Skip to content

This Women’s History Month Stoltz engaged its audience in an activation to debunk common myths about women in the workplace.

As we navigated through topics like a woman’s ability to start a family while working, women being ‘too emotional to lead,’ and women not being ‘as good at hard skills’ I started thinking about how women are treated in general, and especially the difference in treatment as they age.

As I get older, I notice how quickly time goes by for everyone. As the increasing number of years I’ve spent in post-grad gets more shocking, I notice how Gen Z has taken the place of Millennials as the topic of conversation, and I notice how much people truly cherish their youth. Some hopelessly cling to their youth, others look back with regret, and the lucky ones fall somewhere in the middle. Observing this has made me reflect on my own age and how I will adapt to getting older. 

No matter what, time will pass, and what has happened to women of older generations will happen to me. I will get wrinkles, find my first gray hair, shrink 3 inches, and lose my ability to avoid hangovers — all of the signs of getting older — if I’m lucky. Getting older should be viewed as a privilege, but for so many people, especially women, getting older feels comparable to when an item goes on discount because it wasn’t selling at full price — it loses its value. 

Women aren’t at fault for feeling this way — it’s a reflection of how they are treated as they age. A survey by Harvard Business Review revealed, ”As women age, they are often not seen as valuable or relevant in the way that male counterparts are. Older women in our research expressed that they were deemed unworthy of advancement. ‘While men become wells of wisdom as they age, older women are seen as outdated, harpy, strident,’ one physician noted.”

This effect is known as gendered ageism, which is the intersectionality of gender and age bias. And it’s not limited to older women — women of all ages face it. 

Young women in the same HBR survey reported experiencing role incredulity and credibility deficit, which occurs when women’s statements and expertise are not believed. Unsurprisingly, young women also had their appearance scrutinized. One physician recalled an experience where a male colleague told her that she “looked like a Barbie doll up there!” after giving a scientific presentation she was proud of. 

Younger women have historically been “more valued” (than women of other ages) by men due to their hyper-sexualization. A study published by Science Advances even found that the desirability of women in the eyes of men sharply decreases as women age. On the other hand, a man’s desirability peaks around 50 on average and then declines. Just look at Leonardo Dicaprio, who doesn’t date anyone older than half his age — the objectification of young women in our culture is undeniable.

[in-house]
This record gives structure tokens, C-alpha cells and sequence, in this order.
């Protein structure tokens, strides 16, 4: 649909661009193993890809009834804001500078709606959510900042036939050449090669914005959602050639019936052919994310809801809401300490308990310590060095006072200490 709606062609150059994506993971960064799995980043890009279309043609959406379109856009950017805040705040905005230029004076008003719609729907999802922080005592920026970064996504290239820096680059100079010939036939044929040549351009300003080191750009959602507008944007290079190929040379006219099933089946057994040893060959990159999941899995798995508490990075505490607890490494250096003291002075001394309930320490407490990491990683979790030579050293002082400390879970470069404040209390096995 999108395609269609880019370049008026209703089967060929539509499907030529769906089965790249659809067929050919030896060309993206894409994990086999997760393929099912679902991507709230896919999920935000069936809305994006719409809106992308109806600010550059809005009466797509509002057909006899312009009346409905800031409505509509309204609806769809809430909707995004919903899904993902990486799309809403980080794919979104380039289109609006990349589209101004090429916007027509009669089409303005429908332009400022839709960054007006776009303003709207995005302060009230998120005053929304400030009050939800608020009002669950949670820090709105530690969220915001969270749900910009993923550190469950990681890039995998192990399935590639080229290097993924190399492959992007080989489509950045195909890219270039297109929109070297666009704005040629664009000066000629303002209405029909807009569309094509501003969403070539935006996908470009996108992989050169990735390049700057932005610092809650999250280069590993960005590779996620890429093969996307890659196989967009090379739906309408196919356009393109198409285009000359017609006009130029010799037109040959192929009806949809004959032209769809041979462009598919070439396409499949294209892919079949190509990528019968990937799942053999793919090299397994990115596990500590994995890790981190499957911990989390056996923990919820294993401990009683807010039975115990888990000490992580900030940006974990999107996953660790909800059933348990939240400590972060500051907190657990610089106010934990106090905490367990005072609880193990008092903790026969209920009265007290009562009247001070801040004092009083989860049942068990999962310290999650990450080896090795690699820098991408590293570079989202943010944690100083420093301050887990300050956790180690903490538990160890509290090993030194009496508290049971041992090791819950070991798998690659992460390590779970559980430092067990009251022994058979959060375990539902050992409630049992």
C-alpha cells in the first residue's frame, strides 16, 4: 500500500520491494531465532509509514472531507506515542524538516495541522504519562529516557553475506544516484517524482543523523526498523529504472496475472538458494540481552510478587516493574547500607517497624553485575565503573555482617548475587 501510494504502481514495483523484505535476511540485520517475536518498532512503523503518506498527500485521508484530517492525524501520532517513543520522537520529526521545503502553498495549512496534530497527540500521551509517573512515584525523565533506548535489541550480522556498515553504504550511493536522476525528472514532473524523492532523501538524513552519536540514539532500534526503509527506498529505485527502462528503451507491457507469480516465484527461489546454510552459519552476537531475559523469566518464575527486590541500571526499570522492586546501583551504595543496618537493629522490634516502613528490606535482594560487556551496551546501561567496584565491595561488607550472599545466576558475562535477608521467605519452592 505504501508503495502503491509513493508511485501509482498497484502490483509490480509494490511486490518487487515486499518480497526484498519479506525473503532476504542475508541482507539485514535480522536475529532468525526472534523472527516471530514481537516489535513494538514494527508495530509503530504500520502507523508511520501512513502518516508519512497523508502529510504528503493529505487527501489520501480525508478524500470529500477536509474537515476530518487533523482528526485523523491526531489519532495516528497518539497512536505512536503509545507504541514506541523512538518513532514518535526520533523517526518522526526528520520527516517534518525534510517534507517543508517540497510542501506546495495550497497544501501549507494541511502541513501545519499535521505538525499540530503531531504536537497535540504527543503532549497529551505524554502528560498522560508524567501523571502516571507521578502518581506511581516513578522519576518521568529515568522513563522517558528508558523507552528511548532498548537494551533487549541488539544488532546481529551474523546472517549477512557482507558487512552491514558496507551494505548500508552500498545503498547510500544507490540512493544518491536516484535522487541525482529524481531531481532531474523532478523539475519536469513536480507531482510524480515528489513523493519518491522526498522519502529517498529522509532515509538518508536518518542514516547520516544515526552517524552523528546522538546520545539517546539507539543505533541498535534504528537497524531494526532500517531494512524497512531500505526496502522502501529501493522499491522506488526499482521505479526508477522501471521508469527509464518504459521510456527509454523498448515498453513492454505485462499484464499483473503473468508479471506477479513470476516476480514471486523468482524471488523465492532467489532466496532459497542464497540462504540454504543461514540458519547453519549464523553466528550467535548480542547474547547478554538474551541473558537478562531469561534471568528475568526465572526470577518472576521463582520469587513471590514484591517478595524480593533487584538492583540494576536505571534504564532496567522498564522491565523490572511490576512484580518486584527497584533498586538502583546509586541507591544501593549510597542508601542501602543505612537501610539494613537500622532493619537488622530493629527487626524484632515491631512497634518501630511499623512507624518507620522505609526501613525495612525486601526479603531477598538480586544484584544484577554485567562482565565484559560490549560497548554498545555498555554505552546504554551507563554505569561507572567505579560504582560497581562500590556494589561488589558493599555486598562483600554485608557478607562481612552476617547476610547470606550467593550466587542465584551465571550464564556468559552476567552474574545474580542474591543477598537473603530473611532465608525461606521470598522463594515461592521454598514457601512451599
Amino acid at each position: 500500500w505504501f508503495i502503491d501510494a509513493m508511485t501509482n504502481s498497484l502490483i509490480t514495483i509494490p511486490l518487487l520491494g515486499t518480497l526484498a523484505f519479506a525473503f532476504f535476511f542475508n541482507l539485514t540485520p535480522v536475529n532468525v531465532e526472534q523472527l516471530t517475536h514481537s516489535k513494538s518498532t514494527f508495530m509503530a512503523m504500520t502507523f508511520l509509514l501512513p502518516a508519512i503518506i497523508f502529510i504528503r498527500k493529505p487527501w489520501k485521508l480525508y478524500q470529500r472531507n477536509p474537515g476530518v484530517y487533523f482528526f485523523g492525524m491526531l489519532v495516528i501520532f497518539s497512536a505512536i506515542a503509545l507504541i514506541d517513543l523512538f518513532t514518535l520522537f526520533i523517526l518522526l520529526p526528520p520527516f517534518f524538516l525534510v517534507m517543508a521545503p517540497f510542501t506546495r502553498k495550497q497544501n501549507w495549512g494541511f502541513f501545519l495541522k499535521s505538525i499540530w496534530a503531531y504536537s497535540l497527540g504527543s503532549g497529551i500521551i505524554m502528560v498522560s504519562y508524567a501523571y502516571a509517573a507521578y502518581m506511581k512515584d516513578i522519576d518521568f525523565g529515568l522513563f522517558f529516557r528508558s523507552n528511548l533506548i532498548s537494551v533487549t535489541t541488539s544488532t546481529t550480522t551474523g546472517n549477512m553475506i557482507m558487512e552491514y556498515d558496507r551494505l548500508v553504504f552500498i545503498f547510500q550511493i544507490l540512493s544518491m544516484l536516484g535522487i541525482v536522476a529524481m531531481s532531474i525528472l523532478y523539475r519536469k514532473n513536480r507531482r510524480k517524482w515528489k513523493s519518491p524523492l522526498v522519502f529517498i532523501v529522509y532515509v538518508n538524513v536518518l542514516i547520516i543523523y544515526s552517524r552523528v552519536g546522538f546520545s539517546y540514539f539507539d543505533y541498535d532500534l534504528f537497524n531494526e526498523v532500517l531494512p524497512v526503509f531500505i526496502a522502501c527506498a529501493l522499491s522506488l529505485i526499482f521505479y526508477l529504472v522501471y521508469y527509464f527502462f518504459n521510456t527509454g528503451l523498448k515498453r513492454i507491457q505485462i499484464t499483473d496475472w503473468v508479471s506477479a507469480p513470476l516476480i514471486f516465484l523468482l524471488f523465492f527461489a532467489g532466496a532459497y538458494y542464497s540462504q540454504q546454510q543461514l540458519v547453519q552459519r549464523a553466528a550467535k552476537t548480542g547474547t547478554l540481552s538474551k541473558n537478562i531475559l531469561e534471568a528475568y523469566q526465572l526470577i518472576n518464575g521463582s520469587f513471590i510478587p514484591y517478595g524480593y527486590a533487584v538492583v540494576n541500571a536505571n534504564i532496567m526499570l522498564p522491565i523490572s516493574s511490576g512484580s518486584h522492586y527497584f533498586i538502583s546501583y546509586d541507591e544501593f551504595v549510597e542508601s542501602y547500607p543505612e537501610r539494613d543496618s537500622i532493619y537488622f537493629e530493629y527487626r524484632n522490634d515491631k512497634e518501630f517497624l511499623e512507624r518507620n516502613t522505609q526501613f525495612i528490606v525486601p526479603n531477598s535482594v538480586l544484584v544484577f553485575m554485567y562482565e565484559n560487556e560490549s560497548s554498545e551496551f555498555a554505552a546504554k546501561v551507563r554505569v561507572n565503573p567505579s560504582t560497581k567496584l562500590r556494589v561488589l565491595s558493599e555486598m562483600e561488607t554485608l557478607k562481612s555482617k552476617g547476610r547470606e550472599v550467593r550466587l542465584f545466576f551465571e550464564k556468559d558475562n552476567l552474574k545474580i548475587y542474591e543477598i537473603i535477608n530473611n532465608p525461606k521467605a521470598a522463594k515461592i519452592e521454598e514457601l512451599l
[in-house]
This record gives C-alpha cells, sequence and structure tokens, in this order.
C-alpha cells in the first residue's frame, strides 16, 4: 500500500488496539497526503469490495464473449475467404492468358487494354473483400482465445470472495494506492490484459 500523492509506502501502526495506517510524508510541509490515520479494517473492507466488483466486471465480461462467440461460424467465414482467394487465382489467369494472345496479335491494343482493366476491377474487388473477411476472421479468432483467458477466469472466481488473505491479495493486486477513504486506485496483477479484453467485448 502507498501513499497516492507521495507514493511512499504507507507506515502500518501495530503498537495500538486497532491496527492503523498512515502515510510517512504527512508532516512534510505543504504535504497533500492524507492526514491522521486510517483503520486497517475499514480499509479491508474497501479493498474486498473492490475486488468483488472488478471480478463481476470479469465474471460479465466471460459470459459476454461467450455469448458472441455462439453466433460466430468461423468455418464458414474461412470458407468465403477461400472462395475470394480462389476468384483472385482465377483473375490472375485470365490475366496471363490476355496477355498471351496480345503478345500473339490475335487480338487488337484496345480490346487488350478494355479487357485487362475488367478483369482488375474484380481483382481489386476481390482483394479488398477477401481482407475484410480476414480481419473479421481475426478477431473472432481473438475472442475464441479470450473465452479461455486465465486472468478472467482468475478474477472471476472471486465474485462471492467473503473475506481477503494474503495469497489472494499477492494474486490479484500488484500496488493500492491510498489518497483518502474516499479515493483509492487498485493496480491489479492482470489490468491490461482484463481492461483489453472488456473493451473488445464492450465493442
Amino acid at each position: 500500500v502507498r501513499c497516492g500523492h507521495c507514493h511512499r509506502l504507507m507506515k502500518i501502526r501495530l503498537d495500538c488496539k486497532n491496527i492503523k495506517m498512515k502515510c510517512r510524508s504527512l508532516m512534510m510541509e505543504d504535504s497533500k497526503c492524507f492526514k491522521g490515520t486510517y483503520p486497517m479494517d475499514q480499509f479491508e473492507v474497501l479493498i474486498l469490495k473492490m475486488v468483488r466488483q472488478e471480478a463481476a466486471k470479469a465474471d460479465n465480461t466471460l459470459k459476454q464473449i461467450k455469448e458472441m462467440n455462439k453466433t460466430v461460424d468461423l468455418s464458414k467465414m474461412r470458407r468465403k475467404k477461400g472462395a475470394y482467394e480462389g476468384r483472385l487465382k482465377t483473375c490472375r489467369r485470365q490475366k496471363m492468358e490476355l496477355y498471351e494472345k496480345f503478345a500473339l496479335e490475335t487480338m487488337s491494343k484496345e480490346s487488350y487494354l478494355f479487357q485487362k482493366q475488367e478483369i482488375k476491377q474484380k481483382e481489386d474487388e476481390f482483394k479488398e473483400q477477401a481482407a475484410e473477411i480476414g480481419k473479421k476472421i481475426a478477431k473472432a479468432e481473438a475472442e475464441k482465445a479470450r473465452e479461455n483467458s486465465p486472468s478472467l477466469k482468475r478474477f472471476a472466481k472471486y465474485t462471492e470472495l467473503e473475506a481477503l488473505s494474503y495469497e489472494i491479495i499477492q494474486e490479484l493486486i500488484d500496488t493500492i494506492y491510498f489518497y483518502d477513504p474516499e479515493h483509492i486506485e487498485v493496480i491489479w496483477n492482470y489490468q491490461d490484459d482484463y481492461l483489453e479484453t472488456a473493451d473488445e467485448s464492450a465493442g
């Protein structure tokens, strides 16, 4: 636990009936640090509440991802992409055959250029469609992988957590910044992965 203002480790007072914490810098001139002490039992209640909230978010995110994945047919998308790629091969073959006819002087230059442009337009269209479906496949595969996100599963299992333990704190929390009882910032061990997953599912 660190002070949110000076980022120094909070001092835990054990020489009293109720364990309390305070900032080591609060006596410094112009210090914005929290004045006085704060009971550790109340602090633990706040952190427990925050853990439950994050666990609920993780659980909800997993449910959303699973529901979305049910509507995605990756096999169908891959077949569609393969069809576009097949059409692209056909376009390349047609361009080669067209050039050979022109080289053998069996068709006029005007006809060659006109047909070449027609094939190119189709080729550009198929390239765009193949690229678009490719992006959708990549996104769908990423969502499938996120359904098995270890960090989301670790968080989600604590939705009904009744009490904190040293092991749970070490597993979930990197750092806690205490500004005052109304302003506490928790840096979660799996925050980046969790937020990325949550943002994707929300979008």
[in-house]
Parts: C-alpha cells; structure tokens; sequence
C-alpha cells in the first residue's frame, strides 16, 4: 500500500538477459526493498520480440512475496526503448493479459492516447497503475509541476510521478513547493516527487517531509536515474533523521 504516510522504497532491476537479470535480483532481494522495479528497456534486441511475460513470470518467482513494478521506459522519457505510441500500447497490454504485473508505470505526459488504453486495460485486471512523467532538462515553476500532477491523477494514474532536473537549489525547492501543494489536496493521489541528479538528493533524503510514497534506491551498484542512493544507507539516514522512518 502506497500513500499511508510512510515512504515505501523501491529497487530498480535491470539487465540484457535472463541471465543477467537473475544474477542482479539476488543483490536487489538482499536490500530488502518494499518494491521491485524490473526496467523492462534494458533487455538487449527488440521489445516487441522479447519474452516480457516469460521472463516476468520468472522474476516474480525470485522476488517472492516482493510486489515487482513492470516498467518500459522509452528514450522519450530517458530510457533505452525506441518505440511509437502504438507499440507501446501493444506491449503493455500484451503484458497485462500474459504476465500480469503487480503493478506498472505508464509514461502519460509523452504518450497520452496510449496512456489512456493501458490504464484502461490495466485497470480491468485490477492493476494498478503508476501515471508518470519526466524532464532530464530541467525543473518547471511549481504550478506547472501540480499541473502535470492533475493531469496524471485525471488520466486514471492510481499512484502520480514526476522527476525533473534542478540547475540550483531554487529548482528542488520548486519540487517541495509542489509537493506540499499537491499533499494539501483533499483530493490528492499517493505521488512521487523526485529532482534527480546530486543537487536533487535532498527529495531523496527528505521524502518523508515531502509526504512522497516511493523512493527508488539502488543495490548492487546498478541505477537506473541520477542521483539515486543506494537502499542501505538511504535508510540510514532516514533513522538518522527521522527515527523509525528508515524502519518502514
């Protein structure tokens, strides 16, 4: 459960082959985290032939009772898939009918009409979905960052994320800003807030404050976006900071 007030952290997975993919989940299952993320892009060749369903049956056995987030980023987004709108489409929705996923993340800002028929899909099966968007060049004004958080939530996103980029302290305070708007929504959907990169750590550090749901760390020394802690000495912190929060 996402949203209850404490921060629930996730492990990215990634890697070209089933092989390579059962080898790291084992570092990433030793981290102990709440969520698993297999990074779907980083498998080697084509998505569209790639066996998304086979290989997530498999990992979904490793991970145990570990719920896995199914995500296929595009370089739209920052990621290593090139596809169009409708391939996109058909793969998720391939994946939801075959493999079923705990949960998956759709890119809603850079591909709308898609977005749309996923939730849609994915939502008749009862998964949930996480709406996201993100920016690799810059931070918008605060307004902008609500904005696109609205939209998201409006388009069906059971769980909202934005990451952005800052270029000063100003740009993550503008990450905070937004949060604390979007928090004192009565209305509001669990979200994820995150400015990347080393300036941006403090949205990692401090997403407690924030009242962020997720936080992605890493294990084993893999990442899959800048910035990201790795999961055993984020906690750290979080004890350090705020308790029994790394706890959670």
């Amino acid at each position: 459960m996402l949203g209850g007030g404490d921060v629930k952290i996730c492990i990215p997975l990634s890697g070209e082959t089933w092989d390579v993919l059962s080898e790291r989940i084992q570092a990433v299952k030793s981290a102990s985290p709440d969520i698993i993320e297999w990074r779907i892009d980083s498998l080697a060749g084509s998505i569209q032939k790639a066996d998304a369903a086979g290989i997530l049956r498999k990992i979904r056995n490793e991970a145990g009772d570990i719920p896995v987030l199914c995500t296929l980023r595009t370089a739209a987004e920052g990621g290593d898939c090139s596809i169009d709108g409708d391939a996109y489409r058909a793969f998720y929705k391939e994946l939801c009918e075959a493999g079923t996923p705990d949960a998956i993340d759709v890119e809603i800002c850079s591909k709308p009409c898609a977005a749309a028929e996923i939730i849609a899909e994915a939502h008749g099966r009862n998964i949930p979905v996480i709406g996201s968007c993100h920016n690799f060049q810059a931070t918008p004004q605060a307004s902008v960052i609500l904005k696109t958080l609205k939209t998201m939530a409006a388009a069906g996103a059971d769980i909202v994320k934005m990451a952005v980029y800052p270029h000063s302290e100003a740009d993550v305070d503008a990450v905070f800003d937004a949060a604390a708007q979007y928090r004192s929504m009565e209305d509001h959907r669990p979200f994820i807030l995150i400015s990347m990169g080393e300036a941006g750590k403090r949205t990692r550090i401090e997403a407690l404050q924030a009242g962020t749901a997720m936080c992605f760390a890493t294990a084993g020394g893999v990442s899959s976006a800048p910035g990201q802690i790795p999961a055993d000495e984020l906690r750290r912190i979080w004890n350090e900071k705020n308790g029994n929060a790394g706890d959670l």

Things still don’t get better for middle-aged women. According to HBR, women in this age group were denied opportunities because of obligations they owed to their families, menopause-related concerns, or simply because the women did not ‘look vital’ although men similarly aged were given the role. 

So, are you too young, too old, or are you just a woman? There is no sweet spot. Women of any age face gendered ageism that blocks them from equal opportunities. No wonder so many are afraid to age — but we shouldn’t be. 

Aging is a gift and it should be treated as such. Luckily, I’ve witnessed that as you get older you do in fact get wiser. As women age, the layer of self-doubt sheds and they are able to unapologetically show their true selves. I notice an increased confidence in older women that I admire. 

I think of other women as sources of absolute truth. In my mind, there is no one more intelligent, trustworthy, or more impressive than a woman who’s experienced more than me. I think of women like Amy Poehler, Michelle Obama, Jane Fonda, my mom, my friends, and my coworkers who inspire me and remind me of how much more there is to accomplish in this life. 

I hope that collectively we can realize the amazing resources and teachers that other women, especially older women, are — and treat them as such. It all starts with overcoming decades of internal biases and intentionally consuming content from women you admire.

To get you started, check out the resources below.

  • The Female Lead partnered with Sane Seven in this campaign featuring women aged 40 to 89 sharing their life stories, proving that dreams have no expiration date and that beauty is found in every stage of life.
  • Binchtopia is a female-led podcast that shares sociological and psychological perspectives on pop culture but with a fun, comedic twist. The episode “My Year of Prolonged Suffering and Decrepitude” tackles women and the fear of aging. 
  • “Grace and Frankie” stars Jane Fonda and Lily Tomlin — real life best friends who play enemies to friends in a funny, heart-warming sitcom. 
  • Cindy Gallop, an ad industry legend, discusses how “if we change ageism in the ad industry we change the way age is depicted in advertising and therefore change ideas about aging in society.”
  • For Women’s History Month, Stoltz celebrated with a couple of activities that celebrated women and revealed the invisible labor they take on outside of their work responsibilities. If you want to use our activity guide for your team click the links for the WHM Game and Activity Sheet.